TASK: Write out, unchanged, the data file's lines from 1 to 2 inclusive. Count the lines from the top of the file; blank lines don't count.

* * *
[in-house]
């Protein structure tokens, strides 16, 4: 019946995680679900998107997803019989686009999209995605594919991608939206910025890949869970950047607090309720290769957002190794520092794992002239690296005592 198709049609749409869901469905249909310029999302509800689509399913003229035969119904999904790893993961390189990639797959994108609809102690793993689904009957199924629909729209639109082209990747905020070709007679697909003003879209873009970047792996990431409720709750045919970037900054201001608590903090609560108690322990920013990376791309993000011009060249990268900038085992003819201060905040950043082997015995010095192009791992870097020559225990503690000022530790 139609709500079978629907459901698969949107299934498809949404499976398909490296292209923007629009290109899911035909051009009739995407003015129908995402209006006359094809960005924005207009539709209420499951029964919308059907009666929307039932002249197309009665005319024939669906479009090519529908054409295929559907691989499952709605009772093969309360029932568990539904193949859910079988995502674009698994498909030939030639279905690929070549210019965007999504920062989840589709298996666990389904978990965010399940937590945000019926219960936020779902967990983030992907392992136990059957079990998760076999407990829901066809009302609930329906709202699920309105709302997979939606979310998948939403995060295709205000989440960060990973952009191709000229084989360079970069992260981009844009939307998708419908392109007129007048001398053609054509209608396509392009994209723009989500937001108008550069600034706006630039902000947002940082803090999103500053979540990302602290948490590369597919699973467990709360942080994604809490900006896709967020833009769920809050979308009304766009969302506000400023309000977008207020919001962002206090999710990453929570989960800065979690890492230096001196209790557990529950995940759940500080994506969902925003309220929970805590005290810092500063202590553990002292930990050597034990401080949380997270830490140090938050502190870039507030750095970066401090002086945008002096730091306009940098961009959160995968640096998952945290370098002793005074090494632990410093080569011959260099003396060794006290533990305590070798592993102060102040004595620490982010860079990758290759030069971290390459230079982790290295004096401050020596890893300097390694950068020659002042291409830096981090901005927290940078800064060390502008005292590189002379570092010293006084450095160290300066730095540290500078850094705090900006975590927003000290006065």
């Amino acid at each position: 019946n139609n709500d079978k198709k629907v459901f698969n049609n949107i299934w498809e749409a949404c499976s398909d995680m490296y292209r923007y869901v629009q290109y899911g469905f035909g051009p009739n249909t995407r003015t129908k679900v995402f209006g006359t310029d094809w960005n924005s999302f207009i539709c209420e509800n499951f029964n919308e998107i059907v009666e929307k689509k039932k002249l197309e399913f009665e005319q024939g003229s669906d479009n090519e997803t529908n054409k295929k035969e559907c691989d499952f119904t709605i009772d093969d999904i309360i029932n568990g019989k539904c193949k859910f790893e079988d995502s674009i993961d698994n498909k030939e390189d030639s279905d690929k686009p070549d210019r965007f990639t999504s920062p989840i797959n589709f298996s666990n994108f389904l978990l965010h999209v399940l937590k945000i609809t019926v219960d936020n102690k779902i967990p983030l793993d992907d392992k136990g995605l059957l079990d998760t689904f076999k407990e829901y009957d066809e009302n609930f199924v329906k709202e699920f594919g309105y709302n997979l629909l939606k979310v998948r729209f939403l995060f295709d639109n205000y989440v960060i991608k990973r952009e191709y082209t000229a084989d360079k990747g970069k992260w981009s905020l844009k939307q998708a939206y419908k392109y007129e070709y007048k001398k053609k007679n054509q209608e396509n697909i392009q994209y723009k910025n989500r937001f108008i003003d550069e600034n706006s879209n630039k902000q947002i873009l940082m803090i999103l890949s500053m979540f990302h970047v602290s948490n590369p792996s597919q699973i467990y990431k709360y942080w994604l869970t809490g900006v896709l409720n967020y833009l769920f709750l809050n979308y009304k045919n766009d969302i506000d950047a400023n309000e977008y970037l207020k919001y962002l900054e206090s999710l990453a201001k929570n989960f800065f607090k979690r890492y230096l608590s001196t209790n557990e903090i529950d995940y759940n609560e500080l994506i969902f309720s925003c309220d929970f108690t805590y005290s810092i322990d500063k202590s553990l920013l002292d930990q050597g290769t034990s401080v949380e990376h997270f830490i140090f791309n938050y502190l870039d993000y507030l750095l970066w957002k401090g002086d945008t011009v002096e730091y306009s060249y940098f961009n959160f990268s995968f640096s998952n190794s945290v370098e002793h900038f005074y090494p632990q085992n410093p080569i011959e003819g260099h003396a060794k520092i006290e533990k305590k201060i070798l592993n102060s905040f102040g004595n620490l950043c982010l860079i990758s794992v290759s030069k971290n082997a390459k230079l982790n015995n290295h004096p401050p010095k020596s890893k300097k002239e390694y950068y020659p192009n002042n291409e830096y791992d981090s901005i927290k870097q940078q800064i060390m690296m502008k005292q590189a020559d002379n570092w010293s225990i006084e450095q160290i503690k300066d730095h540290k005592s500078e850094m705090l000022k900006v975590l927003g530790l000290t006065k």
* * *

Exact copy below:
[in-house]
């Protein structure tokens, strides 16, 4: 019946995680679900998107997803019989686009999209995605594919991608939206910025890949869970950047607090309720290769957002190794520092794992002239690296005592 198709049609749409869901469905249909310029999302509800689509399913003229035969119904999904790893993961390189990639797959994108609809102690793993689904009957199924629909729209639109082209990747905020070709007679697909003003879209873009970047792996990431409720709750045919970037900054201001608590903090609560108690322990920013990376791309993000011009060249990268900038085992003819201060905040950043082997015995010095192009791992870097020559225990503690000022530790 139609709500079978629907459901698969949107299934498809949404499976398909490296292209923007629009290109899911035909051009009739995407003015129908995402209006006359094809960005924005207009539709209420499951029964919308059907009666929307039932002249197309009665005319024939669906479009090519529908054409295929559907691989499952709605009772093969309360029932568990539904193949859910079988995502674009698994498909030939030639279905690929070549210019965007999504920062989840589709298996666990389904978990965010399940937590945000019926219960936020779902967990983030992907392992136990059957079990998760076999407990829901066809009302609930329906709202699920309105709302997979939606979310998948939403995060295709205000989440960060990973952009191709000229084989360079970069992260981009844009939307998708419908392109007129007048001398053609054509209608396509392009994209723009989500937001108008550069600034706006630039902000947002940082803090999103500053979540990302602290948490590369597919699973467990709360942080994604809490900006896709967020833009769920809050979308009304766009969302506000400023309000977008207020919001962002206090999710990453929570989960800065979690890492230096001196209790557990529950995940759940500080994506969902925003309220929970805590005290810092500063202590553990002292930990050597034990401080949380997270830490140090938050502190870039507030750095970066401090002086945008002096730091306009940098961009959160995968640096998952945290370098002793005074090494632990410093080569011959260099003396060794006290533990305590070798592993102060102040004595620490982010860079990758290759030069971290390459230079982790290295004096401050020596890893300097390694950068020659002042291409830096981090901005927290940078800064060390502008005292590189002379570092010293006084450095160290300066730095540290500078850094705090900006975590927003000290006065």